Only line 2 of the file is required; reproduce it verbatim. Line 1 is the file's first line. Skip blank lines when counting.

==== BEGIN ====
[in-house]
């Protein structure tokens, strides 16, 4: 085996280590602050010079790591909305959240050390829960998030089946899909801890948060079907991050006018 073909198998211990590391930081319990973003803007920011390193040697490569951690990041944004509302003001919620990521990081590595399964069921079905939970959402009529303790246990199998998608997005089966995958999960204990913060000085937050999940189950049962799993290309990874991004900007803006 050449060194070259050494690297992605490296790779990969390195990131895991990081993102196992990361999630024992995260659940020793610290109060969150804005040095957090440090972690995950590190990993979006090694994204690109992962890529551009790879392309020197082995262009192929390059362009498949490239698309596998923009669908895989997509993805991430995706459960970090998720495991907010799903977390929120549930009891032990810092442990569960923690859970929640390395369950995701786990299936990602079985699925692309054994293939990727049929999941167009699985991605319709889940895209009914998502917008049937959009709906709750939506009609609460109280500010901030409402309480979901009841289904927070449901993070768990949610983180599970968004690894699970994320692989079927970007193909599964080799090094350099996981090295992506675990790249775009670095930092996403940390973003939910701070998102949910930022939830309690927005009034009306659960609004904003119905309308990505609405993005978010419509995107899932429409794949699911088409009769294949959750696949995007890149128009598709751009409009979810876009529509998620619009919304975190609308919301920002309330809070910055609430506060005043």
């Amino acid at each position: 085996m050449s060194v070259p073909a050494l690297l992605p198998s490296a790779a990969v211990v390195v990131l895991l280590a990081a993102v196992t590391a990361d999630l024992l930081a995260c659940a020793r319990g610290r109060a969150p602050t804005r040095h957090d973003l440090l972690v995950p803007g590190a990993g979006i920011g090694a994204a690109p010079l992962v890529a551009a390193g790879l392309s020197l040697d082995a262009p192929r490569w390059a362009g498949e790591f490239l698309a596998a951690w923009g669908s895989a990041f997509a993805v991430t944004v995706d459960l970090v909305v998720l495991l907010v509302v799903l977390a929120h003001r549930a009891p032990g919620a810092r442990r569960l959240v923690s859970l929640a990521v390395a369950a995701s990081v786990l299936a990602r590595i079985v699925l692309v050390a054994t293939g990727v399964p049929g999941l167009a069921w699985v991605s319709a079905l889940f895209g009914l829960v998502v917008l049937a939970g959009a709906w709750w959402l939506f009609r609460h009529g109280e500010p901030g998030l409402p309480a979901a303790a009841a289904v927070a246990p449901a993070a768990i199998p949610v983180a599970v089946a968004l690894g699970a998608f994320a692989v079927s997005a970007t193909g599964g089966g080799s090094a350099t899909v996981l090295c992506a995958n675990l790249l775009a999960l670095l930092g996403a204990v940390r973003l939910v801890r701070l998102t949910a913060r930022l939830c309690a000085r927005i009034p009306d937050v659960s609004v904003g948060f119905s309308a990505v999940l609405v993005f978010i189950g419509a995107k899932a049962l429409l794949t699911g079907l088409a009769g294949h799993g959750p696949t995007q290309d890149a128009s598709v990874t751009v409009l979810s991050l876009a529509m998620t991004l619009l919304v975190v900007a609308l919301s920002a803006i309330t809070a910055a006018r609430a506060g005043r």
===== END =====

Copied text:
């Protein structure tokens, strides 16, 4: 085996280590602050010079790591909305959240050390829960998030089946899909801890948060079907991050006018 073909198998211990590391930081319990973003803007920011390193040697490569951690990041944004509302003001919620990521990081590595399964069921079905939970959402009529303790246990199998998608997005089966995958999960204990913060000085937050999940189950049962799993290309990874991004900007803006 050449060194070259050494690297992605490296790779990969390195990131895991990081993102196992990361999630024992995260659940020793610290109060969150804005040095957090440090972690995950590190990993979006090694994204690109992962890529551009790879392309020197082995262009192929390059362009498949490239698309596998923009669908895989997509993805991430995706459960970090998720495991907010799903977390929120549930009891032990810092442990569960923690859970929640390395369950995701786990299936990602079985699925692309054994293939990727049929999941167009699985991605319709889940895209009914998502917008049937959009709906709750939506009609609460109280500010901030409402309480979901009841289904927070449901993070768990949610983180599970968004690894699970994320692989079927970007193909599964080799090094350099996981090295992506675990790249775009670095930092996403940390973003939910701070998102949910930022939830309690927005009034009306659960609004904003119905309308990505609405993005978010419509995107899932429409794949699911088409009769294949959750696949995007890149128009598709751009409009979810876009529509998620619009919304975190609308919301920002309330809070910055609430506060005043």